Remember ever reading such a clear description -and honest- about the back and forth between writing and structuring.

    One lesson I personally get from this is “ya gotta be writing, regularly, and a lot, to learn this stuff.”

    Cheers and thanks again

  9. Marvin Waschke on December 28, 2016 at 10:17 am

    Steve– Once again you resonate with my experience in other fields.

    I have several certificates tacked on my wall, but the best one is for 8000 hours of classroom and hands on training in carpentry. I have several academic degrees, but the Carpenters Joint Training Council taught me the most. I learned the value of making the same damn mistake over and over until you give up trying and your muscles forget how to do it wrong. I’ve been waiting a long time for that one to kick in on writing.

    But I think the most important lesson was that pickup carpenters just build and hope it comes out right, advanced apprentices build to spec, pros build to spec, but know when and how to request a change order and get it approved. And how do you get a change order approved? By seeing a better way that an architect, engineer, and yourself can all see is a true improvement and not a half-baked variation. It took me five years and 10,000 hard hours to reach the pro stage.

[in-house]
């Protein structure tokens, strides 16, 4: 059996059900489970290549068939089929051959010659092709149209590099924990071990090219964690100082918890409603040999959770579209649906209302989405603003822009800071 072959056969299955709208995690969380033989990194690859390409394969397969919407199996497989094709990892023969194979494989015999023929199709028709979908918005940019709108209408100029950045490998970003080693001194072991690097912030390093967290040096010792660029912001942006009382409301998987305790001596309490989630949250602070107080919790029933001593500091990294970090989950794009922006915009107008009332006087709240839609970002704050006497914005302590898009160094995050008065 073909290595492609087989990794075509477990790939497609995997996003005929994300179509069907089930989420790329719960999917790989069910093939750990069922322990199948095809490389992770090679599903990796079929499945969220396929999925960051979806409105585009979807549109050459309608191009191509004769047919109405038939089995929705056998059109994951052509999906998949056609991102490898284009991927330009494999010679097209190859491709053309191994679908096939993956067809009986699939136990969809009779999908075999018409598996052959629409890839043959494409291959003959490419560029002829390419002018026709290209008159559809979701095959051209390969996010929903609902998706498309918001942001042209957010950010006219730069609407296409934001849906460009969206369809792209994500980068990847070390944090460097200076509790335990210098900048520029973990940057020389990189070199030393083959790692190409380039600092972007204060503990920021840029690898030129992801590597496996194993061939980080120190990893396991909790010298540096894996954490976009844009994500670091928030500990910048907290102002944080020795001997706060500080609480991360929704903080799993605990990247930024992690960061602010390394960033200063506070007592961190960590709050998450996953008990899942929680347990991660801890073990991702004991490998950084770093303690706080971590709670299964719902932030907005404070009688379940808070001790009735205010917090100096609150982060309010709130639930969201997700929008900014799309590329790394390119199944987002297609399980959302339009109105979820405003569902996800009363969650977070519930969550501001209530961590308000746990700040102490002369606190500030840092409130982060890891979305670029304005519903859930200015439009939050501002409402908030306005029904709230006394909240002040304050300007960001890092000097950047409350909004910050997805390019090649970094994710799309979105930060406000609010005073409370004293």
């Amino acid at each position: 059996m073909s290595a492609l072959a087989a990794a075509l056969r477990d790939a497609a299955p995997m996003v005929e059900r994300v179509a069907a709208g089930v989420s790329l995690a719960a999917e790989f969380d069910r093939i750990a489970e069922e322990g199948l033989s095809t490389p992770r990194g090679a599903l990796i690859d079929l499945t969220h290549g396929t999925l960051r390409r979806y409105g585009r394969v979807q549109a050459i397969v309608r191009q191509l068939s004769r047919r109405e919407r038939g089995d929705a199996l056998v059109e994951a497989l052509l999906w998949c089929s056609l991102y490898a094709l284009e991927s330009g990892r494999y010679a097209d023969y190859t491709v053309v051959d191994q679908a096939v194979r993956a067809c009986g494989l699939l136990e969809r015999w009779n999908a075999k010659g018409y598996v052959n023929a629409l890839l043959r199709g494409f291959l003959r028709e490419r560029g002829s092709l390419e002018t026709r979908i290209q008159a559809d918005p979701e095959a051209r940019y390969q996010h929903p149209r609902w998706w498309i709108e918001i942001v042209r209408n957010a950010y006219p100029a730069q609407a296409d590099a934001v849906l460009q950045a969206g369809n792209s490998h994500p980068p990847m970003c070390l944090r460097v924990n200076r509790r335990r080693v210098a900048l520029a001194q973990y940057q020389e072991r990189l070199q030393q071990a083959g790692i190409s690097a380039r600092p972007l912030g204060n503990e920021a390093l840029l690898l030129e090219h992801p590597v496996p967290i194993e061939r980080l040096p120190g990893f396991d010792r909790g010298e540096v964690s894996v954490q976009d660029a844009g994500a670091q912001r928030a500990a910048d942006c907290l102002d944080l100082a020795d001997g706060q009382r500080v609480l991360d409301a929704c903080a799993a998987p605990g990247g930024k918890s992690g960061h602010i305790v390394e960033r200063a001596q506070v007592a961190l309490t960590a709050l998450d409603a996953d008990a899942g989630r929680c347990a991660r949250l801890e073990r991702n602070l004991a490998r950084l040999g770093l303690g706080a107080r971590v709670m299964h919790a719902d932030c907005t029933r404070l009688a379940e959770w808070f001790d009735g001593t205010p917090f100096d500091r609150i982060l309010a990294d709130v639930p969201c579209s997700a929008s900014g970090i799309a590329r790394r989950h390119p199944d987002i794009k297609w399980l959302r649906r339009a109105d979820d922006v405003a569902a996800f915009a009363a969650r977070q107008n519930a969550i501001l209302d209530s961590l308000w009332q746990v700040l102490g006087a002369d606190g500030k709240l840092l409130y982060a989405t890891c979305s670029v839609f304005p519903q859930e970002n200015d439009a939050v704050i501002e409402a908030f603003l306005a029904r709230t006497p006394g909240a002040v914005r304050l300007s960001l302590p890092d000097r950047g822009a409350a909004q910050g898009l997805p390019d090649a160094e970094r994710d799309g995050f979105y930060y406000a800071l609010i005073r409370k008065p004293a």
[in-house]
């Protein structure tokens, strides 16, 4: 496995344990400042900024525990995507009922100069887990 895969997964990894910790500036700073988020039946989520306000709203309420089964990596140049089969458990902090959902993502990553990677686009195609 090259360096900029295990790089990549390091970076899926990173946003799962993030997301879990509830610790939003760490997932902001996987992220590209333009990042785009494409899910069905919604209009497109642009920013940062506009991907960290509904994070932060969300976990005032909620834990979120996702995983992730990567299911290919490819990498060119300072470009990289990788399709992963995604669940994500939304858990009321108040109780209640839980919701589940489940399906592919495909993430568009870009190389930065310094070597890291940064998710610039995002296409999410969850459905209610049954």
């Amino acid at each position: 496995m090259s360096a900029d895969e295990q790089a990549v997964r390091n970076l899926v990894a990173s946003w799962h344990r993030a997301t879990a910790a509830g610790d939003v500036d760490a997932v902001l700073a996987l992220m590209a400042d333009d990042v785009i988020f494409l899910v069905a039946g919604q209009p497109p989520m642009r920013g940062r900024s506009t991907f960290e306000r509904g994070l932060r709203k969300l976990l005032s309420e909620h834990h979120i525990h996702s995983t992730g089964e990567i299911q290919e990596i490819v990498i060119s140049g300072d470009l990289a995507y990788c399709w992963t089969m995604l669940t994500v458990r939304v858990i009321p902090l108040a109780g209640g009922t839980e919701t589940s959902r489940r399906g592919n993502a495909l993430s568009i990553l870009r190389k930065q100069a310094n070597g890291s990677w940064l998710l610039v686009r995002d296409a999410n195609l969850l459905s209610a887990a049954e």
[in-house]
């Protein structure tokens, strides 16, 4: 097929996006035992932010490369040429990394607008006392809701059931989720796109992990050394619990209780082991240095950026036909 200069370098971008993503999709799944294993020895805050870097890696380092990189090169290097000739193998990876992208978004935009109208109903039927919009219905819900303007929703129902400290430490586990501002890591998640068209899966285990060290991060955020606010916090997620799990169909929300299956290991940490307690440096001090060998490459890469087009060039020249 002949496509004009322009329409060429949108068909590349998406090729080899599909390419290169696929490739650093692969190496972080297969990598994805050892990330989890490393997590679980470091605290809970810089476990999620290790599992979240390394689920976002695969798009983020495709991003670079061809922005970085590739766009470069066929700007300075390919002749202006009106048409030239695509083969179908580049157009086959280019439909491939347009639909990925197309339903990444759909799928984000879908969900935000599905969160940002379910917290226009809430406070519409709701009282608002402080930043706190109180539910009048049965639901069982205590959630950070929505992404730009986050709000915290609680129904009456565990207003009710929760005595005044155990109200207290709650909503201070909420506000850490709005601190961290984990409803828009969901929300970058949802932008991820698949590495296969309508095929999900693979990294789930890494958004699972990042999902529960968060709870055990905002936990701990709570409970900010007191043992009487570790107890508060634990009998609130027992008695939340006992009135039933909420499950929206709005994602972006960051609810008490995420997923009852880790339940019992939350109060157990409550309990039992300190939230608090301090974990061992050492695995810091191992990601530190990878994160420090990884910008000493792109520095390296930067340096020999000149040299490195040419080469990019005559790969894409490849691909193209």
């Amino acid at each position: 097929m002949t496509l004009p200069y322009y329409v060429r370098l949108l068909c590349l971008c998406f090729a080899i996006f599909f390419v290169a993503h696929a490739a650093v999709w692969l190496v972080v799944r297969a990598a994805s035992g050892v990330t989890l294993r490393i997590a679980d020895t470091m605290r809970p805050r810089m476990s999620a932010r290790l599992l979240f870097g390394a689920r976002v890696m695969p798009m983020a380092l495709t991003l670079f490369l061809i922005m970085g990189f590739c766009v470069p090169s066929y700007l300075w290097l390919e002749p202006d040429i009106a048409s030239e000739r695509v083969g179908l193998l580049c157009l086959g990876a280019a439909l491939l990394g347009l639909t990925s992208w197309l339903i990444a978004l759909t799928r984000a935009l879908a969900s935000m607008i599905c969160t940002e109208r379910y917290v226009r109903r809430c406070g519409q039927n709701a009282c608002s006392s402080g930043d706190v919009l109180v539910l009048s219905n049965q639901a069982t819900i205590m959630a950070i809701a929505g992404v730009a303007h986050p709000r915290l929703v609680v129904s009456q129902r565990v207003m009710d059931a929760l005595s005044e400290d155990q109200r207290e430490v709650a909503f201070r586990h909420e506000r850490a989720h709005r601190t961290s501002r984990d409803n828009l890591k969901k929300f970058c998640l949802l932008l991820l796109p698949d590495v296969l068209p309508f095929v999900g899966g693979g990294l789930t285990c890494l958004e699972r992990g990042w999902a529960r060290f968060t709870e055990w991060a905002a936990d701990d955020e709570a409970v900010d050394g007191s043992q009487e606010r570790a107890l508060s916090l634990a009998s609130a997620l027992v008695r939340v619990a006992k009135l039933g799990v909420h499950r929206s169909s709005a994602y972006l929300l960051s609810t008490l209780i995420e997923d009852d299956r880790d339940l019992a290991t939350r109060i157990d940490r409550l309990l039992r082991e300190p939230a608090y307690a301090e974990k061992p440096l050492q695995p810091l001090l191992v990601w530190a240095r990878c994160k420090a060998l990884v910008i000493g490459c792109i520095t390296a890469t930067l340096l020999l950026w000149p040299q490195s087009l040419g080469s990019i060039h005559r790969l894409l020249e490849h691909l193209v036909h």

Then the bottom dropped out the construction industry in my region and I went into software.

  10. Virlana Kardash on December 28, 2016 at 1:16 pm

    Happy holidays and Happy New Years, guys! Steve, that ending scene where the commandos actually come face to face with Rommel was excellent. Interesting to know how it came about.
    And Shawn, the Story Grid is best book on craft written in eons. Love it and your podcasts!
    So keep on rockin’ in the free world, boys!!! And thank you for continuing to do what you do!

  11. Lisa on April 19, 2024 at 2:40 am

    Thus, boys, keep on rockin’ in the free world! And I appreciate super mario bros you keeping up your good work!